The true fact remains, several bas-relief scenes staging Christ body (the flagellation scene included) do meet the intrinsic and extrinsic domain of relevance criterion. In other words, Hugh, Colin and Dave ARE wrong whether they want to admit it or not.

  61. Hugh Farey
    February 5, 2015 at 5:48 am

    No. While surely nobody can doubt Max’s ingenious talent for creating linguistic and artistic connections and relationships between almost any collection of artefacts, there is no obligation on anybody to suppose that these same connections were made by the creators of the artefacts themselves. This applies to the curious pincers above, to the curious circles in the Pray codex, and various other apparent anomalies that have cropped up on shroudstory from time to time.That fact the curve of a pincer looks a bit like a letter S does not mean that the artist meant it to refer to the word Sudario, and I don’t believe he did, and nor, in spite of all the peroration above, is there any evidence that he did.

    Max’s contempt for the steganocryptoarcheopanjandrological abilities for everybody except himself is tiresome, but in fact it works against his arguments. The chances of any artist being as clever as Max are, to my mind, zero. I don’t believe Martin de Brito had any such things in his mind, nor his supposed medieval Benedictine monk, nor any of the other poor toilers in the real world producing pictures with aspects which are not immediately apparent. Of course they must have had some reasons, but I don’t think Max necessarily gets any closer to them than anybody else.

    Apart from a general cultural awareness by 1950 of the pathological details of the image on the shroud, I agree with Colin that there are no grounds for supposing that de Brito had the Shroud in mind at all when he created his sculptures for Fatima.

    • Max patrick Hamon
      February 5, 2015 at 7:20 am

      Hugh, you wrote: “there are NO GROUNDS (upper cases mine) for supposing that de Brito had the Shroud in mind at all when he created his sculptures for Fatima.”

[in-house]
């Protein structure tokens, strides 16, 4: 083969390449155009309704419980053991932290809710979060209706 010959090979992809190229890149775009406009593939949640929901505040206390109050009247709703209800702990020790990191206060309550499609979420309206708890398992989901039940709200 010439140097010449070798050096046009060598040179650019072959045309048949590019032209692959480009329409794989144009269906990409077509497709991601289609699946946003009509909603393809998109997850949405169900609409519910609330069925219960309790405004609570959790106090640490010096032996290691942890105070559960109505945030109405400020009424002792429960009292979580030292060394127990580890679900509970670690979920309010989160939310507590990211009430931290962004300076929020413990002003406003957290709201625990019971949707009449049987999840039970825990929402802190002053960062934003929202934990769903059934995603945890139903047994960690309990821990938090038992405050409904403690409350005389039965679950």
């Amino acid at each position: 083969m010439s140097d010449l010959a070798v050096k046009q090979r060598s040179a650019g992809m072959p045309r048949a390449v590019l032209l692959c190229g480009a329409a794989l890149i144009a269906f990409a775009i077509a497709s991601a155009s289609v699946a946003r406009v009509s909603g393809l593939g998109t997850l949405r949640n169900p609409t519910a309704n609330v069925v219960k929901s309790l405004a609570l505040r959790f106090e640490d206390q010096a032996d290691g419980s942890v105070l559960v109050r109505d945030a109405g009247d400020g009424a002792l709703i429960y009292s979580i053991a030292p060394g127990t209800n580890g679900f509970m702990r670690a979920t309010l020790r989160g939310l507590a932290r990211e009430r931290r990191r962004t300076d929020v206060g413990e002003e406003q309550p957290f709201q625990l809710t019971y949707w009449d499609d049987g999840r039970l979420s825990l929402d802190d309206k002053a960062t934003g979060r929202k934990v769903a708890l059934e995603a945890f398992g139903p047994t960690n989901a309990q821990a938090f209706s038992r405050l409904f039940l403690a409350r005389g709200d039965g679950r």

Oh, really?

      This is what I would call a desperate case of “most dramatic tunnel vision” (with blind spots behind and even ahead!). The true fact is YOUR opinion has NO GROUNDS at all (not even half a leg to stand on!). What are you hard arguments and facts to oppose to mine? Mine have sindonological, iconographical and cryptological grounds! You only can reason by mere negative assertion (“there are no grouds”) but without hard facts and relevant conter-arguments. Are you kidding?

      Unless one considers de Brito was a really G-od-inspired genius, can you tell me how come, without having the Shroud in mind, he could have depicted details that not only do look like free interpretations of several of the Shroud image characterictics but are also unmistakenly shroudlike (to the initiated sight-and-brain coordination system) in several of his bas-relief scenes (flogging scene included)? For instance, do you really think de Brito just dreamed of a Christ with nails in the wrists and not in the palms, dressed himation/sindon fashion-like?

      • Max patrick Hamon
        February 5, 2015 at 7:33 am

        Hugh, you wrote: APART (upper cases mine) from a GENERAL CULTURAL AWARENESS (upper cases mine) by 1950 of the pathological details of the image on the shroud, I agree with Colin that there are no grounds for supposing that de Brito had the Shroud in mind at all when he created his sculptures for Fatima.”

        Do you really read what you wrote. Can you tell me whence the culturalaxareness come from (e.g. re the nail in the wrist not i the palms), please?

        The true fact is YOU work against your own opinion. That’s spel volumes on how reliable your alleged “image analysis” is! Don’t you make a fool of yourself, please.

  62. February 5, 2015 at 3:00 pm

    Thibault:

    Sorry but now I am working on another subject: JImage and 3D.

    It is nice to hear that, because I too. I can help you if you want. After performing some experiments I came to some important conclusions about 3D effect on the Shroud. I think we should reconsider it a little bit, particularly in the face area. It seems that banding effects play there much more important role than most people think.

    I am planning to make some presentation about it. I have a lot of material but no final document yet.

    • Thibault HEIMBURGER
      February 6, 2015 at 4:17 pm

      OK

      It should be interesting to work together about this subject.
      And yes you can help me…
      If you want you can ask my private email to Dan

  1. No trackbacks yet.
Comments are closed.
%d bloggers like this: